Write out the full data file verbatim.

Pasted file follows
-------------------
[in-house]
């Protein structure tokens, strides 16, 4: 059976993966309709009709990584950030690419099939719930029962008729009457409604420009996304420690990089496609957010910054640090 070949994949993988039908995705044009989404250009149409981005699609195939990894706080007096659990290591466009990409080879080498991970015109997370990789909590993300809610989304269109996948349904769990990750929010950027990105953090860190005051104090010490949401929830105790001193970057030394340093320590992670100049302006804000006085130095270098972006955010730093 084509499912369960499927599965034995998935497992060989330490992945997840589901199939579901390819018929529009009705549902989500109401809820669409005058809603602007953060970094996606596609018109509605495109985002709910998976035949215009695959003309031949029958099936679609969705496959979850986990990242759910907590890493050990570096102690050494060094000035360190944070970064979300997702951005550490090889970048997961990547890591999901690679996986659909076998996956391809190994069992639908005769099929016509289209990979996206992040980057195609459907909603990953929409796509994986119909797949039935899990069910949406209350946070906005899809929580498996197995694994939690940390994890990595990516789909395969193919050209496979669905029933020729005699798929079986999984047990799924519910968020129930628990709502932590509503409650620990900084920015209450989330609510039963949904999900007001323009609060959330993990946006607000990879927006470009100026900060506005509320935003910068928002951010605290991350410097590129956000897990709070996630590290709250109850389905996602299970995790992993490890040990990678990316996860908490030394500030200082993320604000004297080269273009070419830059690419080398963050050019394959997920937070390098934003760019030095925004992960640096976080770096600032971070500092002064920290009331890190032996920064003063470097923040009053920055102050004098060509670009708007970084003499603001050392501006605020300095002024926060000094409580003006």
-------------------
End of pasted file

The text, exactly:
[in-house]
């Protein structure tokens, strides 16, 4: 059976993966309709009709990584950030690419099939719930029962008729009457409604420009996304420690990089496609957010910054640090 070949994949993988039908995705044009989404250009149409981005699609195939990894706080007096659990290591466009990409080879080498991970015109997370990789909590993300809610989304269109996948349904769990990750929010950027990105953090860190005051104090010490949401929830105790001193970057030394340093320590992670100049302006804000006085130095270098972006955010730093 084509499912369960499927599965034995998935497992060989330490992945997840589901199939579901390819018929529009009705549902989500109401809820669409005058809603602007953060970094996606596609018109509605495109985002709910998976035949215009695959003309031949029958099936679609969705496959979850986990990242759910907590890493050990570096102690050494060094000035360190944070970064979300997702951005550490090889970048997961990547890591999901690679996986659909076998996956391809190994069992639908005769099929016509289209990979996206992040980057195609459907909603990953929409796509994986119909797949039935899990069910949406209350946070906005899809929580498996197995694994939690940390994890990595990516789909395969193919050209496979669905029933020729005699798929079986999984047990799924519910968020129930628990709502932590509503409650620990900084920015209450989330609510039963949904999900007001323009609060959330993990946006607000990879927006470009100026900060506005509320935003910068928002951010605290991350410097590129956000897990709070996630590290709250109850389905996602299970995790992993490890040990990678990316996860908490030394500030200082993320604000004297080269273009070419830059690419080398963050050019394959997920937070390098934003760019030095925004992960640096976080770096600032971070500092002064920290009331890190032996920064003063470097923040009053920055102050004098060509670009708007970084003499603001050392501006605020300095002024926060000094409580003006």